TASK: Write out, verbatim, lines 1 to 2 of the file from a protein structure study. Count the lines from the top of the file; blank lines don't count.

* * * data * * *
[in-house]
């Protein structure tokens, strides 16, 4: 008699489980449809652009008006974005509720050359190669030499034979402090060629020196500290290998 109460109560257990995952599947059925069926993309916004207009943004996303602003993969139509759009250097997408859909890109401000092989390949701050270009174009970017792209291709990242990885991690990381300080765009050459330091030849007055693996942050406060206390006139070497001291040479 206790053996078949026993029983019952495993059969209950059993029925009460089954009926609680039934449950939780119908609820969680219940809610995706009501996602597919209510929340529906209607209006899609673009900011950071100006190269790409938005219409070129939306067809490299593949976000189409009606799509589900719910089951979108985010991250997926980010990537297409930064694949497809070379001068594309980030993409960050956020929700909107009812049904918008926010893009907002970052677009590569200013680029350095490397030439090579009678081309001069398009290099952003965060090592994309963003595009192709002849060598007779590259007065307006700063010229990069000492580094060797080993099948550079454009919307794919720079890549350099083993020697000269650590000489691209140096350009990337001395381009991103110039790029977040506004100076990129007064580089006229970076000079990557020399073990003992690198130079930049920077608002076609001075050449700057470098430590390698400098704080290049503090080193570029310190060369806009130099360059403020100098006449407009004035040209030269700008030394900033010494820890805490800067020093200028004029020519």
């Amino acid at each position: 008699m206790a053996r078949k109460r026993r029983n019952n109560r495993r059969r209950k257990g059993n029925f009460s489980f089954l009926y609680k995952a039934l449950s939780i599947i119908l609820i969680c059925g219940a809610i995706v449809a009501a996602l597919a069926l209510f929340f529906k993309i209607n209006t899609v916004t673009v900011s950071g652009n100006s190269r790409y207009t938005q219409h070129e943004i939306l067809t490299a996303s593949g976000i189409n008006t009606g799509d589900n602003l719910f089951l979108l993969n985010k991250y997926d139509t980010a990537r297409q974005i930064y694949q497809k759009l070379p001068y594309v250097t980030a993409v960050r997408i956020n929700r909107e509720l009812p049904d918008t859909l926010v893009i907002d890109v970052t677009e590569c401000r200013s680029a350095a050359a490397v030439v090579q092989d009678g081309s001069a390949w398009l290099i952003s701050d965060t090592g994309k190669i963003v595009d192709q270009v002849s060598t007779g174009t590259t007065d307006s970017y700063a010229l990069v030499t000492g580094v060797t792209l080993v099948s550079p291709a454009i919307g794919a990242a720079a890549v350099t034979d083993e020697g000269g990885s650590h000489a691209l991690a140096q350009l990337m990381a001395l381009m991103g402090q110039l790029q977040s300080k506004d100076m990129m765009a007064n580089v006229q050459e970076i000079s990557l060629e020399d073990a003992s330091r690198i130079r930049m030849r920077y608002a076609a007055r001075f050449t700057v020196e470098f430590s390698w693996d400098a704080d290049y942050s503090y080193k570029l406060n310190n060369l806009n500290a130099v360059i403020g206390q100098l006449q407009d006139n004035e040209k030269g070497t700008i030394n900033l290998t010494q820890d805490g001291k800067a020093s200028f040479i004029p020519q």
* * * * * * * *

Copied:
[in-house]
């Protein structure tokens, strides 16, 4: 008699489980449809652009008006974005509720050359190669030499034979402090060629020196500290290998 109460109560257990995952599947059925069926993309916004207009943004996303602003993969139509759009250097997408859909890109401000092989390949701050270009174009970017792209291709990242990885991690990381300080765009050459330091030849007055693996942050406060206390006139070497001291040479 206790053996078949026993029983019952495993059969209950059993029925009460089954009926609680039934449950939780119908609820969680219940809610995706009501996602597919209510929340529906209607209006899609673009900011950071100006190269790409938005219409070129939306067809490299593949976000189409009606799509589900719910089951979108985010991250997926980010990537297409930064694949497809070379001068594309980030993409960050956020929700909107009812049904918008926010893009907002970052677009590569200013680029350095490397030439090579009678081309001069398009290099952003965060090592994309963003595009192709002849060598007779590259007065307006700063010229990069000492580094060797080993099948550079454009919307794919720079890549350099083993020697000269650590000489691209140096350009990337001395381009991103110039790029977040506004100076990129007064580089006229970076000079990557020399073990003992690198130079930049920077608002076609001075050449700057470098430590390698400098704080290049503090080193570029310190060369806009130099360059403020100098006449407009004035040209030269700008030394900033010494820890805490800067020093200028004029020519």